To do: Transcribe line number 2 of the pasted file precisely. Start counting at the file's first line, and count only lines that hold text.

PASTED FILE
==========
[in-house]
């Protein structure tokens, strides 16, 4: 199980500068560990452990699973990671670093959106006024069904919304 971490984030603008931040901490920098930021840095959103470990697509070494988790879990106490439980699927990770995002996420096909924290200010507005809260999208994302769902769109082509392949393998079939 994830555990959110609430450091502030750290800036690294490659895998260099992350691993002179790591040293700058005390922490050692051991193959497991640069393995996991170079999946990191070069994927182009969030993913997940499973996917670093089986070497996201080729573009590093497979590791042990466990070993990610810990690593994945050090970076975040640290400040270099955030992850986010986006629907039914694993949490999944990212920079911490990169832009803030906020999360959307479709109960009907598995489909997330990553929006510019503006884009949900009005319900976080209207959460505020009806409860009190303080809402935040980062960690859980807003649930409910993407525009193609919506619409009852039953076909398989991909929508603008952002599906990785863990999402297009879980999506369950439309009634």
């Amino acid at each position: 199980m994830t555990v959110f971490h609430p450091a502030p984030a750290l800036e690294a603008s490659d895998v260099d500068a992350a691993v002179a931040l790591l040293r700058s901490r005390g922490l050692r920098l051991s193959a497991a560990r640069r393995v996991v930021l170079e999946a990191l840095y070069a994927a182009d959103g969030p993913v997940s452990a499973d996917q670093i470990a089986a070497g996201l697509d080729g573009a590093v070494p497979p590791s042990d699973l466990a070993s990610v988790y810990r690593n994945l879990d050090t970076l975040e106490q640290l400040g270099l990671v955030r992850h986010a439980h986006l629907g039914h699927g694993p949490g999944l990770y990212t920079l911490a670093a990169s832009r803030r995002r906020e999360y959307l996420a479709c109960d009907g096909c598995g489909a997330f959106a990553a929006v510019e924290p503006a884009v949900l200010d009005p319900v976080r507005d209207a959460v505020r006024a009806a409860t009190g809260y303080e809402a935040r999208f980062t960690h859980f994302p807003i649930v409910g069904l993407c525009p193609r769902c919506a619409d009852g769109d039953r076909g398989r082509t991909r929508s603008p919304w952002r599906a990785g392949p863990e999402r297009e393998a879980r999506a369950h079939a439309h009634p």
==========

């Protein structure tokens, strides 16, 4: 199980500068560990452990699973990671670093959106006024069904919304 971490984030603008931040901490920098930021840095959103470990697509070494988790879990106490439980699927990770995002996420096909924290200010507005809260999208994302769902769109082509392949393998079939 994830555990959110609430450091502030750290800036690294490659895998260099992350691993002179790591040293700058005390922490050692051991193959497991640069393995996991170079999946990191070069994927182009969030993913997940499973996917670093089986070497996201080729573009590093497979590791042990466990070993990610810990690593994945050090970076975040640290400040270099955030992850986010986006629907039914694993949490999944990212920079911490990169832009803030906020999360959307479709109960009907598995489909997330990553929006510019503006884009949900009005319900976080209207959460505020009806409860009190303080809402935040980062960690859980807003649930409910993407525009193609919506619409009852039953076909398989991909929508603008952002599906990785863990999402297009879980999506369950439309009634």